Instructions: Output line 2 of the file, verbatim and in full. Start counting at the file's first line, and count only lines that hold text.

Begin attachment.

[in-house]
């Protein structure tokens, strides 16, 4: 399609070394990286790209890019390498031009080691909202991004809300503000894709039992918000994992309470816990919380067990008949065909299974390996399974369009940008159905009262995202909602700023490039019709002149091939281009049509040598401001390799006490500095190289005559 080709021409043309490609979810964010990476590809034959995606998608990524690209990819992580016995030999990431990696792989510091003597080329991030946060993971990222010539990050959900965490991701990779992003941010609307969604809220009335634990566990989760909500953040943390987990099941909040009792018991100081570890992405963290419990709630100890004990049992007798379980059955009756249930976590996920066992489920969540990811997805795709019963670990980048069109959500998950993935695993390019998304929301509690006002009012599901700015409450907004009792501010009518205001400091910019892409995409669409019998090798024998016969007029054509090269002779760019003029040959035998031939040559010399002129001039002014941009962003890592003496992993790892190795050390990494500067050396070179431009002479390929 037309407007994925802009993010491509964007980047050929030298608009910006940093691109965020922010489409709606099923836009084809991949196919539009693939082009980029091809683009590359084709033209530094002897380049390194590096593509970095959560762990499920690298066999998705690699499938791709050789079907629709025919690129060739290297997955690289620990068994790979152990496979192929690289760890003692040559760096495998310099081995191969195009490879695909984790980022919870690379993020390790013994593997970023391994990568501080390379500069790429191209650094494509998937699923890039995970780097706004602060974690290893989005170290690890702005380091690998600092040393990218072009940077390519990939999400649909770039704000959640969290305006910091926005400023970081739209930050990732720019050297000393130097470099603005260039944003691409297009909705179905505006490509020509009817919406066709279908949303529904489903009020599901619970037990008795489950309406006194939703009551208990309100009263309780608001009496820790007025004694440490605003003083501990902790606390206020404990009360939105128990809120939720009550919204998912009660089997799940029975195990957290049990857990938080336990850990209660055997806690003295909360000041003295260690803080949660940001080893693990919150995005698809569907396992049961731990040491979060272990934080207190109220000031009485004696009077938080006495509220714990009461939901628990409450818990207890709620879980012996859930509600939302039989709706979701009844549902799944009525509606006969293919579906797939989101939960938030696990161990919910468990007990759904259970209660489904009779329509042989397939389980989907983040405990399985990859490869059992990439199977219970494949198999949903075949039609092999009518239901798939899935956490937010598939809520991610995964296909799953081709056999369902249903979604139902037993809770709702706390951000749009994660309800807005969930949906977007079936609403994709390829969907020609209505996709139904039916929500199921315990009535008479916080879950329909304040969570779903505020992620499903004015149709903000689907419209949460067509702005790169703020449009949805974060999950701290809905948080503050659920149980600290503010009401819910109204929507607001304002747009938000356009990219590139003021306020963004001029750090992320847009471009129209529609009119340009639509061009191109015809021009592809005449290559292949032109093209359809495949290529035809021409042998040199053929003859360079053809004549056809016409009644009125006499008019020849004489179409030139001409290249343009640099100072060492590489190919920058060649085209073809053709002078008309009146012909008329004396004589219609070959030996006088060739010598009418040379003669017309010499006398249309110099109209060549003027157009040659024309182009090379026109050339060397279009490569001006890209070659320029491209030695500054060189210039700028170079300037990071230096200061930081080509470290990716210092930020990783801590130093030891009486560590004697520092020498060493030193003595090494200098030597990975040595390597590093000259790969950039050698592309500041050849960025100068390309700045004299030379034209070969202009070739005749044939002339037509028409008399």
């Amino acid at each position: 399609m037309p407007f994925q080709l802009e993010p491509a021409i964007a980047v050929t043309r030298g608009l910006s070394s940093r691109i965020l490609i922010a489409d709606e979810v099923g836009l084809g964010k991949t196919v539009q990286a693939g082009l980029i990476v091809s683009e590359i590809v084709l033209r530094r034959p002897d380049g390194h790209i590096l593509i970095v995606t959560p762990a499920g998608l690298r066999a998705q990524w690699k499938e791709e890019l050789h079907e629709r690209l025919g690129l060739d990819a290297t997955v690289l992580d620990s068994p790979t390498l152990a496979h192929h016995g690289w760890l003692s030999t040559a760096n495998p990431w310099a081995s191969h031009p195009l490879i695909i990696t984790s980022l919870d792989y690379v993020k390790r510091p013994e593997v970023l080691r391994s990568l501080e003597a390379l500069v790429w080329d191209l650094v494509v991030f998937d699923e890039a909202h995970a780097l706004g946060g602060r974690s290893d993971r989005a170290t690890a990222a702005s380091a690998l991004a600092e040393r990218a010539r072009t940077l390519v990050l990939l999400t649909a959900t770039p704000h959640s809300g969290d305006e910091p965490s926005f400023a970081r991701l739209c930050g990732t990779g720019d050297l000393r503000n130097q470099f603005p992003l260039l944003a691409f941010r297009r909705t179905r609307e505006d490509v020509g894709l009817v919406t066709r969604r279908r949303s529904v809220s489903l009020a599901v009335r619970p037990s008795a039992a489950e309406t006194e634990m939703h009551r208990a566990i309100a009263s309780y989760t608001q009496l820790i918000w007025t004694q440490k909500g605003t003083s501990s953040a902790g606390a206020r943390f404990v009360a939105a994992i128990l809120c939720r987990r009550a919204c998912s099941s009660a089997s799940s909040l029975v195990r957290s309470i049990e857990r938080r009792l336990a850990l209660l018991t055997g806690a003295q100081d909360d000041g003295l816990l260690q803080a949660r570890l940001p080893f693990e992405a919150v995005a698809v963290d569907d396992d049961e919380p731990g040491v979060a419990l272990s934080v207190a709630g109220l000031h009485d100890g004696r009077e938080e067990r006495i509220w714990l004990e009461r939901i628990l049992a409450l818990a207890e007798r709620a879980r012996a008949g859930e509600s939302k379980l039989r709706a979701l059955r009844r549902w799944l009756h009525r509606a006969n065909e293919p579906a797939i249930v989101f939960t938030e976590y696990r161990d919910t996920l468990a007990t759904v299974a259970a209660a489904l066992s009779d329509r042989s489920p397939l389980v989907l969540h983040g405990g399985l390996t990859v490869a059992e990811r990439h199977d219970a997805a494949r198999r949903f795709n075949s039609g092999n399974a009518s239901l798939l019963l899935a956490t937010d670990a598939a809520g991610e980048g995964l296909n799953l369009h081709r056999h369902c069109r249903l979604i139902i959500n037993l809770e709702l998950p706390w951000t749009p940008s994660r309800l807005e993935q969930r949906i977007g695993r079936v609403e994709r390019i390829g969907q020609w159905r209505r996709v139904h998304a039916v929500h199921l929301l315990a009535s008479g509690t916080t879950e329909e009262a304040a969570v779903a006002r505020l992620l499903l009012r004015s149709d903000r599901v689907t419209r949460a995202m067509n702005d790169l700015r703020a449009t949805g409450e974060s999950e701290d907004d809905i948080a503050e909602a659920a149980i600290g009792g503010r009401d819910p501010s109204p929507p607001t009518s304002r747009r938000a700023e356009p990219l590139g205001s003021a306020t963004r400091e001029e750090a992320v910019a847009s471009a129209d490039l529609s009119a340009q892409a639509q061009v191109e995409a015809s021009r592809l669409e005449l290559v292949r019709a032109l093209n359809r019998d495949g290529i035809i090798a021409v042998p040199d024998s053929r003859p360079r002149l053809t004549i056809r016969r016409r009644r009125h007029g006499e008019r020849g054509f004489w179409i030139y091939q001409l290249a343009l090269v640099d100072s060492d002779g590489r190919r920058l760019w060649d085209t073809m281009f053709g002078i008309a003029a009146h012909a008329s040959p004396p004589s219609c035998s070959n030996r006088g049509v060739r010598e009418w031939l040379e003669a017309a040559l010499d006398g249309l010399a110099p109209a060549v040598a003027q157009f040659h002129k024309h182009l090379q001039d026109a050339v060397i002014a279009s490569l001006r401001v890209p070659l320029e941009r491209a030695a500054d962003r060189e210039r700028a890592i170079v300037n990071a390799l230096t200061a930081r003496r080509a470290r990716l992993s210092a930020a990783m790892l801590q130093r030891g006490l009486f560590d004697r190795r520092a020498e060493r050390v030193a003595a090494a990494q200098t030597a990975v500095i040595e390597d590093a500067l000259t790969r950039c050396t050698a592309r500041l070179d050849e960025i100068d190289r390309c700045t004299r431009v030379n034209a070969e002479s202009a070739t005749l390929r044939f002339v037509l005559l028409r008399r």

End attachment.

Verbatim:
């Protein structure tokens, strides 16, 4: 399609070394990286790209890019390498031009080691909202991004809300503000894709039992918000994992309470816990919380067990008949065909299974390996399974369009940008159905009262995202909602700023490039019709002149091939281009049509040598401001390799006490500095190289005559 080709021409043309490609979810964010990476590809034959995606998608990524690209990819992580016995030999990431990696792989510091003597080329991030946060993971990222010539990050959900965490991701990779992003941010609307969604809220009335634990566990989760909500953040943390987990099941909040009792018991100081570890992405963290419990709630100890004990049992007798379980059955009756249930976590996920066992489920969540990811997805795709019963670990980048069109959500998950993935695993390019998304929301509690006002009012599901700015409450907004009792501010009518205001400091910019892409995409669409019998090798024998016969007029054509090269002779760019003029040959035998031939040559010399002129001039002014941009962003890592003496992993790892190795050390990494500067050396070179431009002479390929 037309407007994925802009993010491509964007980047050929030298608009910006940093691109965020922010489409709606099923836009084809991949196919539009693939082009980029091809683009590359084709033209530094002897380049390194590096593509970095959560762990499920690298066999998705690699499938791709050789079907629709025919690129060739290297997955690289620990068994790979152990496979192929690289760890003692040559760096495998310099081995191969195009490879695909984790980022919870690379993020390790013994593997970023391994990568501080390379500069790429191209650094494509998937699923890039995970780097706004602060974690290893989005170290690890702005380091690998600092040393990218072009940077390519990939999400649909770039704000959640969290305006910091926005400023970081739209930050990732720019050297000393130097470099603005260039944003691409297009909705179905505006490509020509009817919406066709279908949303529904489903009020599901619970037990008795489950309406006194939703009551208990309100009263309780608001009496820790007025004694440490605003003083501990902790606390206020404990009360939105128990809120939720009550919204998912009660089997799940029975195990957290049990857990938080336990850990209660055997806690003295909360000041003295260690803080949660940001080893693990919150995005698809569907396992049961731990040491979060272990934080207190109220000031009485004696009077938080006495509220714990009461939901628990409450818990207890709620879980012996859930509600939302039989709706979701009844549902799944009525509606006969293919579906797939989101939960938030696990161990919910468990007990759904259970209660489904009779329509042989397939389980989907983040405990399985990859490869059992990439199977219970494949198999949903075949039609092999009518239901798939899935956490937010598939809520991610995964296909799953081709056999369902249903979604139902037993809770709702706390951000749009994660309800807005969930949906977007079936609403994709390829969907020609209505996709139904039916929500199921315990009535008479916080879950329909304040969570779903505020992620499903004015149709903000689907419209949460067509702005790169703020449009949805974060999950701290809905948080503050659920149980600290503010009401819910109204929507607001304002747009938000356009990219590139003021306020963004001029750090992320847009471009129209529609009119340009639509061009191109015809021009592809005449290559292949032109093209359809495949290529035809021409042998040199053929003859360079053809004549056809016409009644009125006499008019020849004489179409030139001409290249343009640099100072060492590489190919920058060649085209073809053709002078008309009146012909008329004396004589219609070959030996006088060739010598009418040379003669017309010499006398249309110099109209060549003027157009040659024309182009090379026109050339060397279009490569001006890209070659320029491209030695500054060189210039700028170079300037990071230096200061930081080509470290990716210092930020990783801590130093030891009486560590004697520092020498060493030193003595090494200098030597990975040595390597590093000259790969950039050698592309500041050849960025100068390309700045004299030379034209070969202009070739005749044939002339037509028409008399």